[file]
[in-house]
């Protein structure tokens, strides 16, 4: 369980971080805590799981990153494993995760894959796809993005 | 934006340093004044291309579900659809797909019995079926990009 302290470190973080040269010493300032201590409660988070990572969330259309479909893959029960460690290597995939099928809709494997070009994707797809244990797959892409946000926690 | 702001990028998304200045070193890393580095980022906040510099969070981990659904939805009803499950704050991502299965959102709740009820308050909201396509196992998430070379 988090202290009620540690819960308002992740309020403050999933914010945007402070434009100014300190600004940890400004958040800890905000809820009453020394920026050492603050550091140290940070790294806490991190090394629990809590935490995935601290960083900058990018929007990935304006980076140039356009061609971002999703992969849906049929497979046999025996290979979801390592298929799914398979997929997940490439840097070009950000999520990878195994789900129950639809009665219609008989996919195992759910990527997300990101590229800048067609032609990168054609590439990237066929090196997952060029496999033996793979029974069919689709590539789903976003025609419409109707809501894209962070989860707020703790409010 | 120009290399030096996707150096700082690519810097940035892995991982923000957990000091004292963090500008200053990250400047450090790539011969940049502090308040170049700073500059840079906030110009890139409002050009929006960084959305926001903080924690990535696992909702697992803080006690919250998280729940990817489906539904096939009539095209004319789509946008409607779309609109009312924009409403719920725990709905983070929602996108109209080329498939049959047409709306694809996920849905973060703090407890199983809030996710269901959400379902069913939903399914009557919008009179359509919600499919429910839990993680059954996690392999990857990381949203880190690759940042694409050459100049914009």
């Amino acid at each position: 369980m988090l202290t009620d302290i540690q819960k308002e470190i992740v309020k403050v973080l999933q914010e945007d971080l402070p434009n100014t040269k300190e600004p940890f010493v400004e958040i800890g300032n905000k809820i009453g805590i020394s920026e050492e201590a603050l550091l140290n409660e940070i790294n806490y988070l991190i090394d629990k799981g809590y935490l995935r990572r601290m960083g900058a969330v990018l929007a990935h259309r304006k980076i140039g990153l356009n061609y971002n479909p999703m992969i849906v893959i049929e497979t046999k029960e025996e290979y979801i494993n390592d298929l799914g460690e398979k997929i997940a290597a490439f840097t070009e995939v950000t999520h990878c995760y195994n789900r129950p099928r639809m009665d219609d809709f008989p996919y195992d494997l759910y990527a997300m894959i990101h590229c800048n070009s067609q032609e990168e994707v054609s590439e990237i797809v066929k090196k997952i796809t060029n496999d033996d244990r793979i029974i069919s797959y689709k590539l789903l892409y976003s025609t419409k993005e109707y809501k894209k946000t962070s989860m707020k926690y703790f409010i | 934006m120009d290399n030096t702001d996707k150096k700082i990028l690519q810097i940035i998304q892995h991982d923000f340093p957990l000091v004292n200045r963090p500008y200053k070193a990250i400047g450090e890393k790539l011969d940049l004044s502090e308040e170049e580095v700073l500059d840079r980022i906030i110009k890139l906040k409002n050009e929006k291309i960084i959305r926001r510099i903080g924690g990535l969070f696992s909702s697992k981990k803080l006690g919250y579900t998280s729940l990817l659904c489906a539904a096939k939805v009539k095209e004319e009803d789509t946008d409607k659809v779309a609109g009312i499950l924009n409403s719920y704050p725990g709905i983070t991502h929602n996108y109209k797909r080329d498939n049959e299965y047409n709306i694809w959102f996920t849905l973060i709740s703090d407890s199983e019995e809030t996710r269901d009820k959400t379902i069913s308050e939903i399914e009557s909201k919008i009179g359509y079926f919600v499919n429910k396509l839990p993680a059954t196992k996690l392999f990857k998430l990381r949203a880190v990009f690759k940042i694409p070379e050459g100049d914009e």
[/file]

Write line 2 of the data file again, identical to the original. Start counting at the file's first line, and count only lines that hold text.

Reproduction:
């Protein structure tokens, strides 16, 4: 369980971080805590799981990153494993995760894959796809993005 | 934006340093004044291309579900659809797909019995079926990009 302290470190973080040269010493300032201590409660988070990572969330259309479909893959029960460690290597995939099928809709494997070009994707797809244990797959892409946000926690 | 702001990028998304200045070193890393580095980022906040510099969070981990659904939805009803499950704050991502299965959102709740009820308050909201396509196992998430070379 988090202290009620540690819960308002992740309020403050999933914010945007402070434009100014300190600004940890400004958040800890905000809820009453020394920026050492603050550091140290940070790294806490991190090394629990809590935490995935601290960083900058990018929007990935304006980076140039356009061609971002999703992969849906049929497979046999025996290979979801390592298929799914398979997929997940490439840097070009950000999520990878195994789900129950639809009665219609008989996919195992759910990527997300990101590229800048067609032609990168054609590439990237066929090196997952060029496999033996793979029974069919689709590539789903976003025609419409109707809501894209962070989860707020703790409010 | 120009290399030096996707150096700082690519810097940035892995991982923000957990000091004292963090500008200053990250400047450090790539011969940049502090308040170049700073500059840079906030110009890139409002050009929006960084959305926001903080924690990535696992909702697992803080006690919250998280729940990817489906539904096939009539095209004319789509946008409607779309609109009312924009409403719920725990709905983070929602996108109209080329498939049959047409709306694809996920849905973060703090407890199983809030996710269901959400379902069913939903399914009557919008009179359509919600499919429910839990993680059954996690392999990857990381949203880190690759940042694409050459100049914009």